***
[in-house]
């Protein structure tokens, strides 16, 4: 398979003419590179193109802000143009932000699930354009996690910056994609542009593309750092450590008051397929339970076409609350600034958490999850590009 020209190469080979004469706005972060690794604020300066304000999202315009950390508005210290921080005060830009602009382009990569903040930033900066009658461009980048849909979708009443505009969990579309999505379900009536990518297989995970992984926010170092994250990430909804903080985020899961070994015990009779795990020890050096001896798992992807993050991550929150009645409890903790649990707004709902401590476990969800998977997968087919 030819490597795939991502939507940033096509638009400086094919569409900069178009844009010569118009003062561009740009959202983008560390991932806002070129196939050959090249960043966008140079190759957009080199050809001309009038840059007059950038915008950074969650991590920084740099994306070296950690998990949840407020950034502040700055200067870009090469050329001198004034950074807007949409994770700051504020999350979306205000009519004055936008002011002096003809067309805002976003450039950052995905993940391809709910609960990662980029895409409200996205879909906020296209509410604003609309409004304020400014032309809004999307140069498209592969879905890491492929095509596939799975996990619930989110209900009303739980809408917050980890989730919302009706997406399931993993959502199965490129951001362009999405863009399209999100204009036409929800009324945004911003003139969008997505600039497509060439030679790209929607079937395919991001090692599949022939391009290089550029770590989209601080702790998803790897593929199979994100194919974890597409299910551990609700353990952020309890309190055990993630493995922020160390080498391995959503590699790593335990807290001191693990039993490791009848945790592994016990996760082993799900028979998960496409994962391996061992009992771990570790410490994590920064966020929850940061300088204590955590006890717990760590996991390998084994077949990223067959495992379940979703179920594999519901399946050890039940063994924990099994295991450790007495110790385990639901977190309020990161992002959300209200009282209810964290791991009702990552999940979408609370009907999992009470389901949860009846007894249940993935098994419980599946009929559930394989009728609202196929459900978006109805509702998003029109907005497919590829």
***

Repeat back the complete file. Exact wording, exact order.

[in-house]
């Protein structure tokens, strides 16, 4: 398979003419590179193109802000143009932000699930354009996690910056994609542009593309750092450590008051397929339970076409609350600034958490999850590009 020209190469080979004469706005972060690794604020300066304000999202315009950390508005210290921080005060830009602009382009990569903040930033900066009658461009980048849909979708009443505009969990579309999505379900009536990518297989995970992984926010170092994250990430909804903080985020899961070994015990009779795990020890050096001896798992992807993050991550929150009645409890903790649990707004709902401590476990969800998977997968087919 030819490597795939991502939507940033096509638009400086094919569409900069178009844009010569118009003062561009740009959202983008560390991932806002070129196939050959090249960043966008140079190759957009080199050809001309009038840059007059950038915008950074969650991590920084740099994306070296950690998990949840407020950034502040700055200067870009090469050329001198004034950074807007949409994770700051504020999350979306205000009519004055936008002011002096003809067309805002976003450039950052995905993940391809709910609960990662980029895409409200996205879909906020296209509410604003609309409004304020400014032309809004999307140069498209592969879905890491492929095509596939799975996990619930989110209900009303739980809408917050980890989730919302009706997406399931993993959502199965490129951001362009999405863009399209999100204009036409929800009324945004911003003139969008997505600039497509060439030679790209929607079937395919991001090692599949022939391009290089550029770590989209601080702790998803790897593929199979994100194919974890597409299910551990609700353990952020309890309190055990993630493995922020160390080498391995959503590699790593335990807290001191693990039993490791009848945790592994016990996760082993799900028979998960496409994962391996061992009992771990570790410490994590920064966020929850940061300088204590955590006890717990760590996991390998084994077949990223067959495992379940979703179920594999519901399946050890039940063994924990099994295991450790007495110790385990639901977190309020990161992002959300209200009282209810964290791991009702990552999940979408609370009907999992009470389901949860009846007894249940993935098994419980599946009929559930394989009728609202196929459900978006109805509702998003029109907005497919590829």